Witnessing your cat chirping can be odd as a cat parent if you aren’t familiar with cat psychology. Luckily, it’s nothing to worry about. Cat chattering and chirping are entirely normal. However, some experts believe that it should be encouraged in domestic cats.
For several reasons, cats chirp at birds and other small animals like rabbits, squirrels, or turtles. These reasons include predator instincts, imitation, technique, temptation, etc., and I’ll discuss them in detail. So here is what you should know about cat chirping.
Table of Contents
Like wild cats, domestic cats are natural predators. They have hunting instincts, just like lions and tigers. However, since they live in a domestic environment without worrying about food, safety, or shelter, their natural hunting instincts rarely kick in.
Their prey instincts kick in when these otherwise docile felines see an animal they could potentially hunt down. Cat chattering is one of the many behaviors that make them prey animals. You might wonder how a cat’s chirp ties in with hunting behavior. There are different aspects to a cat’s predatory behavior. I’ll explore each area in a bit more detail below.
If you have a bird feeder in your home that attracts different birds, you will notice that your cat makes different bird sounds.
Cats have the ability, and the cunningness, to mimic bird sounds. They try to make the bird think they are one of them, and when they can develop this kind of rapport with the bird through a common form of communication, they can get closer and eventually have more success in delivering the killing bite!
Cat chattering is observed with other wild cats, like cheetahs, wild mountain cats, and larger felines.
A cat’s killing bite is remarkable and closely related to why it chirps at birds.
When a cat leaps at its prey, it tends to attack the prey’s neck, specifically, the back of the neck.
Once it has locked the prey in its jaw, this chattering sound will make its teeth and overall jaw vibrate. According to a few theories, this vibration helps the cat sink its teeth deeper into the neck, rather than just using brute force and damages critical veins and nerves in the region, which paralyze the victim.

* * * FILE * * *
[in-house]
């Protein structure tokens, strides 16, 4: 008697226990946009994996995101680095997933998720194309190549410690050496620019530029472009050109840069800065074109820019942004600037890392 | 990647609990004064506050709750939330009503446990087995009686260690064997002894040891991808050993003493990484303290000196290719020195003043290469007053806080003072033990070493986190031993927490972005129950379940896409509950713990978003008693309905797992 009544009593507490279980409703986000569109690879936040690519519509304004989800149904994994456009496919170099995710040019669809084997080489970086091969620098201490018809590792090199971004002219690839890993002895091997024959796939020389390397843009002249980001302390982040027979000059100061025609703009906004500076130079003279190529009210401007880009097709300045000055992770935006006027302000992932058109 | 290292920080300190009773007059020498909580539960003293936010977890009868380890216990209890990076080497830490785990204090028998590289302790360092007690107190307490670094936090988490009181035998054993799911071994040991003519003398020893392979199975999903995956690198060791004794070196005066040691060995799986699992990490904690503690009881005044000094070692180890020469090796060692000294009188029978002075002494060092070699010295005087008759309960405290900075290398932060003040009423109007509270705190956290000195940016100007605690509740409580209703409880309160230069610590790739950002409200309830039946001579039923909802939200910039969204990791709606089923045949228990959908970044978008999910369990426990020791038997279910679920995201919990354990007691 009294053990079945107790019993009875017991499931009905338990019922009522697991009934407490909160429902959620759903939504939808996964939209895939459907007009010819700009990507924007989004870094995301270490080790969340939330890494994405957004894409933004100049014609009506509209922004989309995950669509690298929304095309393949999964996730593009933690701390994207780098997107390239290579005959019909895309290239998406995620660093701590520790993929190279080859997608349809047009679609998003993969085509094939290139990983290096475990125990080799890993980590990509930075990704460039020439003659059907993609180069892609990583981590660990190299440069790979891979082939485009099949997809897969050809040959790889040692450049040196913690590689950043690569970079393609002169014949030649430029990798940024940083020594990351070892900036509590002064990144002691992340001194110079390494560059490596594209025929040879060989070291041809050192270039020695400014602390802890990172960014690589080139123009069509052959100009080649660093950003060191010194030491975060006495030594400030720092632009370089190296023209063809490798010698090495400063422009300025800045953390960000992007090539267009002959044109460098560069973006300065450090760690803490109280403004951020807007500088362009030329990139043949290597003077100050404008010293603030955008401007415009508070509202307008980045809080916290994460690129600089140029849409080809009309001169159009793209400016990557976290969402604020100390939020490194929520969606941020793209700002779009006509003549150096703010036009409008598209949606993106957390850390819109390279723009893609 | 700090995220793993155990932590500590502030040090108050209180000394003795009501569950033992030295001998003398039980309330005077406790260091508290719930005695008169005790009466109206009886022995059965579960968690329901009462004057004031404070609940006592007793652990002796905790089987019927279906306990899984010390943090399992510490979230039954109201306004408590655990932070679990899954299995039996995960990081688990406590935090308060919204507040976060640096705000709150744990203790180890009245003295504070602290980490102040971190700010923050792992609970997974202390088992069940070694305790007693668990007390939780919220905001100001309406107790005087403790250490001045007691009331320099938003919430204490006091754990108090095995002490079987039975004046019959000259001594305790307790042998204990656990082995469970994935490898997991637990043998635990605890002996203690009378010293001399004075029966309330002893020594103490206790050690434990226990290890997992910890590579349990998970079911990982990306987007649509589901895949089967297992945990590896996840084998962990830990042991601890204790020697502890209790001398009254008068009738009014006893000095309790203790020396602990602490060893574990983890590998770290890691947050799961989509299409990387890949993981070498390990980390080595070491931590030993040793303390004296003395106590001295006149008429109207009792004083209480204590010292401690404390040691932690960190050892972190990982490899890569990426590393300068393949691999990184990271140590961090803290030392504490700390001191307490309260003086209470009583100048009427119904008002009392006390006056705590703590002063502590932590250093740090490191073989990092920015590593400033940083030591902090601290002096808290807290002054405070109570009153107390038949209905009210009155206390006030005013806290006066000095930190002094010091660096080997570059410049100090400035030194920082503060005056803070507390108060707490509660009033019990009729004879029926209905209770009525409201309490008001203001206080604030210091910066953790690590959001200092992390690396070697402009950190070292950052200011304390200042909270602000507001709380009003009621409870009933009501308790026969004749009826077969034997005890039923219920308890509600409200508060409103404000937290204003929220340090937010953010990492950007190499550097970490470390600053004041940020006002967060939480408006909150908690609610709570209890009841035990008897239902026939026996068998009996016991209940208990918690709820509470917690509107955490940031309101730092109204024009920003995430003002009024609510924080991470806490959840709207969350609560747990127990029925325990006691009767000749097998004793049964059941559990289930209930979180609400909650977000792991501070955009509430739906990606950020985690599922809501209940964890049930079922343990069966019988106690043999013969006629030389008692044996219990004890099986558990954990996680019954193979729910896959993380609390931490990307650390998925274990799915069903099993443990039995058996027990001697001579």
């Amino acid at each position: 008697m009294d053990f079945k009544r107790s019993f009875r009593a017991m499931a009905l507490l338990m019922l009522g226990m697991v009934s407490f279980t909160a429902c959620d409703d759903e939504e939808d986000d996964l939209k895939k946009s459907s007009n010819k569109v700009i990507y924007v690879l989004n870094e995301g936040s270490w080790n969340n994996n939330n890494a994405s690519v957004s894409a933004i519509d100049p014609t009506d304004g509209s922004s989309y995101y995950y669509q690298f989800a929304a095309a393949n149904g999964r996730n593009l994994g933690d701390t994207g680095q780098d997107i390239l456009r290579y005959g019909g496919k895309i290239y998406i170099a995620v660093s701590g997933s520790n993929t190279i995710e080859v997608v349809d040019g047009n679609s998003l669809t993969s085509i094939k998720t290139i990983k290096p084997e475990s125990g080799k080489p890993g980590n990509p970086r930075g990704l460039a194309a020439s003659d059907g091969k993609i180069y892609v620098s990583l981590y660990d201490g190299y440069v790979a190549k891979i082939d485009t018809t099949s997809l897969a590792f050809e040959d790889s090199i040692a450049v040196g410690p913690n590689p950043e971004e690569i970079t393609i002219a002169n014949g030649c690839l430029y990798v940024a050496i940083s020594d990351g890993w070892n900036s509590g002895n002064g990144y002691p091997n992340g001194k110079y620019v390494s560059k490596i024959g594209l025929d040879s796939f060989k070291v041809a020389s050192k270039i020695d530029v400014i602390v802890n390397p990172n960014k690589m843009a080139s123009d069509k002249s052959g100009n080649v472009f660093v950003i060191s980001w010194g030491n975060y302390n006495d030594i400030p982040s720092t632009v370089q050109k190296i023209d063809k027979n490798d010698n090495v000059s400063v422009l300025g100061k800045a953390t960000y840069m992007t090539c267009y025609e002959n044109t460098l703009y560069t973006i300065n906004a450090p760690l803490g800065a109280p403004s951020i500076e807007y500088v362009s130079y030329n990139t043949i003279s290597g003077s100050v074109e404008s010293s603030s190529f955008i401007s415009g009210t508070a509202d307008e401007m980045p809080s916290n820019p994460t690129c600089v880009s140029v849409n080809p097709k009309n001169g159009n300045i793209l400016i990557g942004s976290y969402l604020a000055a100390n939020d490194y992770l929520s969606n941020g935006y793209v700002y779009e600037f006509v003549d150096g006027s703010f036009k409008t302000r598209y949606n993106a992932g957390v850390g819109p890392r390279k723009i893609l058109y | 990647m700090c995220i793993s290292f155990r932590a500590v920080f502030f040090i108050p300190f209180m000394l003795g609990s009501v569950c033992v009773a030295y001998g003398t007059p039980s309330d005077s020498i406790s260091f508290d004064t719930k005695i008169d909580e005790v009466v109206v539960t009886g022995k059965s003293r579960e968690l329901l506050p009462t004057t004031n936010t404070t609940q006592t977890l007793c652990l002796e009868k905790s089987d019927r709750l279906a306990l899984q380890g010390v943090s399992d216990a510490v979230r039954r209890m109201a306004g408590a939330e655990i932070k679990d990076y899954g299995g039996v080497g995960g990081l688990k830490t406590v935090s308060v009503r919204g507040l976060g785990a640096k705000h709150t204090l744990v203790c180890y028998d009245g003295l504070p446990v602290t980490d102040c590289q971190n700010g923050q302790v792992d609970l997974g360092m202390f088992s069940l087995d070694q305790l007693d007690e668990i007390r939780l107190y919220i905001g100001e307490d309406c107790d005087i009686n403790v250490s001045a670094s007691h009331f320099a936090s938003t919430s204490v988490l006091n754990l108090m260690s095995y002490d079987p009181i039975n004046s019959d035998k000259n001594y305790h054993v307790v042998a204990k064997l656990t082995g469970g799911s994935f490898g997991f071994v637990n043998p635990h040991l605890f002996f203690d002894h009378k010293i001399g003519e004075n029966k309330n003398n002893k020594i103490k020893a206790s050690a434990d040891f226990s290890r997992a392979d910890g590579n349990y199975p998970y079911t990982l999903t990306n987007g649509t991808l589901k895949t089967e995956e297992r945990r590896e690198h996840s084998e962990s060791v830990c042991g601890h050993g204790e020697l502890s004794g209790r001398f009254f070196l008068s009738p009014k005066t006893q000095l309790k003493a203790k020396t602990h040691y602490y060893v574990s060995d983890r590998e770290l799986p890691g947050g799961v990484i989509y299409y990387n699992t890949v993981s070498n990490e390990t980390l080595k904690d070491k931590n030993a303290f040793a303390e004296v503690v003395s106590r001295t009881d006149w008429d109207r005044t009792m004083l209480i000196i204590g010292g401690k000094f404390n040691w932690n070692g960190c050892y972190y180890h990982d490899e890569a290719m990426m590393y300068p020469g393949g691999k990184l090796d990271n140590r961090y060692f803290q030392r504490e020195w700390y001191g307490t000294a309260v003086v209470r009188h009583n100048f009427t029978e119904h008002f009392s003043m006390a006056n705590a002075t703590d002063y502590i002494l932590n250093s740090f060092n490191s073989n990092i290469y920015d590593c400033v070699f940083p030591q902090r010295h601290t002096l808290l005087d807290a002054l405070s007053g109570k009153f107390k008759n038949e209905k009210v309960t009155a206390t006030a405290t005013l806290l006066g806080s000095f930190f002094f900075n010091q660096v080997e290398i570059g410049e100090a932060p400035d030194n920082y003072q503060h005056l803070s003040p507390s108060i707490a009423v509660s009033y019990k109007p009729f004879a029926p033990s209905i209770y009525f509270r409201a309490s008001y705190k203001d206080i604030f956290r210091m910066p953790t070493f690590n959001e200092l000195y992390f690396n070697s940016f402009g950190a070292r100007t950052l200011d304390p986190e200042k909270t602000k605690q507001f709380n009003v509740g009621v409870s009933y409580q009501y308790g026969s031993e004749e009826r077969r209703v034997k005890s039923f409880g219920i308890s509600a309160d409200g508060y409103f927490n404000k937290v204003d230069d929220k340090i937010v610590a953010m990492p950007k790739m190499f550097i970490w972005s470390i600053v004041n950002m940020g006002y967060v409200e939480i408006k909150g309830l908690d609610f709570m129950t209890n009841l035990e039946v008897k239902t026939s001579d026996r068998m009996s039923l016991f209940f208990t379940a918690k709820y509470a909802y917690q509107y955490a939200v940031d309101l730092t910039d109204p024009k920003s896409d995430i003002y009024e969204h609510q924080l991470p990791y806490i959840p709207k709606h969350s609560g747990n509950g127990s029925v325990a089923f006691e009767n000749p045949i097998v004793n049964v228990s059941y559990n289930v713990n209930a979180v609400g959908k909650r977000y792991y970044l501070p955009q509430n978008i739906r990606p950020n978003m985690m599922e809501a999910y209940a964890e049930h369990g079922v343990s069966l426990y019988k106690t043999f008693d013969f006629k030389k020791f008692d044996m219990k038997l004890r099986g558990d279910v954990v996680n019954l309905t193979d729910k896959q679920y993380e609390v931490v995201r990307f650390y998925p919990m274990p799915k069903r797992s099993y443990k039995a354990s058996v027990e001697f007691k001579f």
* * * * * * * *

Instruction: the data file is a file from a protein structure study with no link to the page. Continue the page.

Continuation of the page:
Even if it loses its grip during the take-down part of the hunt, the prey won’t be able to get very far after the attack, improving the chances of the success of the cat’s endeavor.
Just like humans get a dopamine kick from doing difficult tasks, other animals (including cats) get a similar rush of positive feelings when they face a reasonable challenge. For example, when your cat sees a bowl full of food, it is certainly happy, but when it sees a live animal that it can hunt, exercising its predatory instinct, it’s excited (and happy).
Some pet owners may think that their indoor cat is getting frustrated because it can’t go out and hunt what it sees. In reality, the cat chirps indicate that this is an exciting situation for the cat.
The cat’s chirping may continue for quite a while until it finally loses interest in the prey or the target goes away.
Catching birds and other animals is something cats do for fun, not just for food. The chattering behavior is normal and does not indicate that your pet is under some stress – quite the opposite.
Humans will wash their hands, sit at a table, put food on their plates, eat, wipe their hands and mouth, and get up when they are done. That’s our ‘eating sequence.’ Parallel to this is a cat’s ‘hunting sequence.’
It usually starts with the cat first noticing the prey, slowing down, getting into a crouch position, watching the prey continuously, then covering the ground, gaining proximity, and eventually launching the attack. When the cat is laser-focused on its target, it can make a chattering sound (in the case of birds) or make a sound similar to its target to develop that rapport.
Yet another theory proposes that the chattering behavior is an involuntary reflex and shows how much cats enjoy hunting prey that they can’t stop their teeth from chattering.
Just like humans will drool when they see food or lick their lips when thirsty and see a cold beverage, it’s the same for a cat when it makes chattering noises while looking at potential prey.
It may sound extreme, but you must remember that cats have evolved over thousands of years as predatory animals. Yet, deep down in their DNA and physiology, they are still perfectly capable of hunting animals. The only main difference is that domestic cats don’t have the kind of training that a cheetah cub has, so their success rate in hunting is drastically lower.
How to Encourage Cat Chattering
In any case, cat chattering is good. However, if your cat is not big on chirping or chattering, there are several things you can do to promote this behavior which will have positive results for both the cat and yourself.
Exposure – Allow your cat to go outside, explore the outdoors, or at least get a good view of the outdoors. It is their natural environment, and practicing hunting will be a fantastic form of play for it.
Snacks – Make mealtime a little more challenging. You don’t have to feed it live food, but allowing the cat to work for the meal will make the experience much better for your feline friend.
Play – Cats can be pretty lazy but love a good play session. So make it a point to have a high-energy play session with your cat at least once daily. This will benefit its physical and mental health and help improve your relationship with your pet.
Chattering is normal behavior for cats and is part of their natural psychology. On the contrary, a cat not chirping or not exhibiting predatory instincts is something you should be worried about.
Allow it to chirp and chatter and enjoy the experience of hunting. You can promote teeth chattering through small lifestyle changes and help it live a happier and more fulfilling life!